Though Donald Trump shares a few of the above characteristics, he is too impulsive and so lacking in self-control and discipline that he would be considered an insult even to the popular view of Machiavellianism. More importantly, Trump is a liar on a gargantuan level and he tells lies that are easily exposed. “Wikileaks is a marvellous godsend.” “I know nothing about Wikileaks and have nothing to do with it.” Trump repeatedly utters the most contradictory of assertions. Most importantly, Trump’s narcissistic psychopathy is self-destructive, while Machiavellianism, even in the popular imagination, is identified with a determination to succeed. What Netanyahu’s Machiavellianism and Donald Trump’s psychopathy have in common is an indifference to public moral standards and a willingness to push forward with little if any regard for the effects on others.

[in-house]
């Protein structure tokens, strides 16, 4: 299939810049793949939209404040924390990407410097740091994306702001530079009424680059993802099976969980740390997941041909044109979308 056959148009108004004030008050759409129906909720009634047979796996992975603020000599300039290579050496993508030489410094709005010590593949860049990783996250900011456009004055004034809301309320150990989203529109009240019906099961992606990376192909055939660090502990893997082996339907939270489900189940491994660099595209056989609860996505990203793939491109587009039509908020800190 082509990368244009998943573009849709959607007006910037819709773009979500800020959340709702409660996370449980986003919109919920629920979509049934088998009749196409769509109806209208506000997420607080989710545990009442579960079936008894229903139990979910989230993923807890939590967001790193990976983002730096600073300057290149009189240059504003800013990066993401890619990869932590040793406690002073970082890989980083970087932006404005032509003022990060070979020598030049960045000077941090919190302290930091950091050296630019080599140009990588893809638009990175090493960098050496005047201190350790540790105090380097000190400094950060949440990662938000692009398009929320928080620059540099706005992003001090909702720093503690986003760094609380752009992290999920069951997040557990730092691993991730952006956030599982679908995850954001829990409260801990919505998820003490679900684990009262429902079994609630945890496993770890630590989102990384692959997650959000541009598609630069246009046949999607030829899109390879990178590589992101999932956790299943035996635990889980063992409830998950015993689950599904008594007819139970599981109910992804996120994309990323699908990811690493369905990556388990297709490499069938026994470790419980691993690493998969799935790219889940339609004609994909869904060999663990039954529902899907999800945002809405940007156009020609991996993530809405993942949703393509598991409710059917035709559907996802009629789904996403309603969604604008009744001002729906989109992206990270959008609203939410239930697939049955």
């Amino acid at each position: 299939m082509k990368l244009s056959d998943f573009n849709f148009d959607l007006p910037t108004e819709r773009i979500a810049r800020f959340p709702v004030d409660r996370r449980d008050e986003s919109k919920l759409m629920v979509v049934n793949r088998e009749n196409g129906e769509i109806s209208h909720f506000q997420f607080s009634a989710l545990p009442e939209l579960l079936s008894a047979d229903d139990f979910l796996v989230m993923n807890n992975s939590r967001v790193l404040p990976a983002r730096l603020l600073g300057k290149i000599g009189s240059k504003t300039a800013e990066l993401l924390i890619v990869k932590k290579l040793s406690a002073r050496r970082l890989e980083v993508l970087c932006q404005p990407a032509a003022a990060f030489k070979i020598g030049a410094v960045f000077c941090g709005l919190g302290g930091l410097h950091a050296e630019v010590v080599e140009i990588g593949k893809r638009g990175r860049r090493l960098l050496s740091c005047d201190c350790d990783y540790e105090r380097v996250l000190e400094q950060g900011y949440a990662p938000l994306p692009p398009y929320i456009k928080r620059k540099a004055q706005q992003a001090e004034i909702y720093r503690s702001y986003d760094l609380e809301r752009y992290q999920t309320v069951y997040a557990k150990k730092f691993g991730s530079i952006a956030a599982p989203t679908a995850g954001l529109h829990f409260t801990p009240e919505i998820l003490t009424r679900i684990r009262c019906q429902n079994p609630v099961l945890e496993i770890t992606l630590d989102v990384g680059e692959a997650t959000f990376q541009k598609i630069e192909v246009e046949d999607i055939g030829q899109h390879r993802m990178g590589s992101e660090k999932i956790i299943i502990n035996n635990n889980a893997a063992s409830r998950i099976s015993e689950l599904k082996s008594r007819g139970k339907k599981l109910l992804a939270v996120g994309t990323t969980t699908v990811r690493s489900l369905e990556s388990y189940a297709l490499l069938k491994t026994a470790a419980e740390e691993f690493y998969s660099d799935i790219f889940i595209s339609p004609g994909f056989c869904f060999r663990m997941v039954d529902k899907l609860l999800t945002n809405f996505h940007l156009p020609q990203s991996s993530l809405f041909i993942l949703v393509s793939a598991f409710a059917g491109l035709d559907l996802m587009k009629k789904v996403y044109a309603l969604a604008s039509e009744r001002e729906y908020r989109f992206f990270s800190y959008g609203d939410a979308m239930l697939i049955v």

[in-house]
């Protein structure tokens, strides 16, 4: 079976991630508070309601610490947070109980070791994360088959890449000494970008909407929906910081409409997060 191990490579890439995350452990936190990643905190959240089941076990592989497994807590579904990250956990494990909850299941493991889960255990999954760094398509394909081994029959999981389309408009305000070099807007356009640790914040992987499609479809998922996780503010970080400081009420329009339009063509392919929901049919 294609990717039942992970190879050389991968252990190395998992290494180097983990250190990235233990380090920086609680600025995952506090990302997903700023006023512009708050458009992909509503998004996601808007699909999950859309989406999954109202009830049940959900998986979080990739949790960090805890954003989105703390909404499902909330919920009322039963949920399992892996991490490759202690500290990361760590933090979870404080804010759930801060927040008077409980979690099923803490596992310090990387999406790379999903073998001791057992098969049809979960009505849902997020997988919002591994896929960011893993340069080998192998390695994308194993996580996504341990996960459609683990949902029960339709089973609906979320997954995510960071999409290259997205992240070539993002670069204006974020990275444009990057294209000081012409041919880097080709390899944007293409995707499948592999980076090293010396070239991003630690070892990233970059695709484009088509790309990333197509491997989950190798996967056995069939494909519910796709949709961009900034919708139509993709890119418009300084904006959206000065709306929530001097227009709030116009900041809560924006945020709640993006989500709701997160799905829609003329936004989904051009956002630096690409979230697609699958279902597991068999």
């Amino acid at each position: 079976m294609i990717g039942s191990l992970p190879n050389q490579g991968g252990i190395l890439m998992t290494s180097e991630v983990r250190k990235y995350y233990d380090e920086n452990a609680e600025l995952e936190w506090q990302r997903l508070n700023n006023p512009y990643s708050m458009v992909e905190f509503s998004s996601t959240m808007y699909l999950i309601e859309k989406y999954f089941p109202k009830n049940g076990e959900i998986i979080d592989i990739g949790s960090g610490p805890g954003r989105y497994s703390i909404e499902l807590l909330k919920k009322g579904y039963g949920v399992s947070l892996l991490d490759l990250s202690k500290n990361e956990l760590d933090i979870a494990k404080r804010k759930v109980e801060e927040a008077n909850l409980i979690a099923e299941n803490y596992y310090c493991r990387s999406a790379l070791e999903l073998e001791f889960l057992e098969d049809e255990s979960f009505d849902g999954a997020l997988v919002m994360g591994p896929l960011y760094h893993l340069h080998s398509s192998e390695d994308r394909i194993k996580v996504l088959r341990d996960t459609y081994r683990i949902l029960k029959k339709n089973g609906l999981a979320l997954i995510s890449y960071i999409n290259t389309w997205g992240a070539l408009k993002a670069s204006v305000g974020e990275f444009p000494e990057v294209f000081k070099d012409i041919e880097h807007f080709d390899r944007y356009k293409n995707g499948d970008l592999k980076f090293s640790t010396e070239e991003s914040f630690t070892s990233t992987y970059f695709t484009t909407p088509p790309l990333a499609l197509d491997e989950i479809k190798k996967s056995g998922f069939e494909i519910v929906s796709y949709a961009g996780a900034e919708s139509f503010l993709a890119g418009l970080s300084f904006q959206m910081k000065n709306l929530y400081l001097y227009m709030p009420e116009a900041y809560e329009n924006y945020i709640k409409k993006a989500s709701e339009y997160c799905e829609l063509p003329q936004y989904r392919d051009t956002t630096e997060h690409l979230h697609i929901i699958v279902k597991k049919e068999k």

However, does this popular view of Machiavelli have anything to do with the views Machiavelli espoused. His most famous book is Il Principe (The Prince) or The Ruler. In Chapter 6 entitled, “Of New Dominions Which Have Been Acquired by One’s Own Arms and Ability,” he depicts Moses as a ruler who rose to power through his ability, even though he is often depicted as a man who simply carries out the will of God. Like other great leaders, Moses was an opportunist, not in the sense of taking advantage of others, but in turning situations he faced into opportunities to advance an agenda.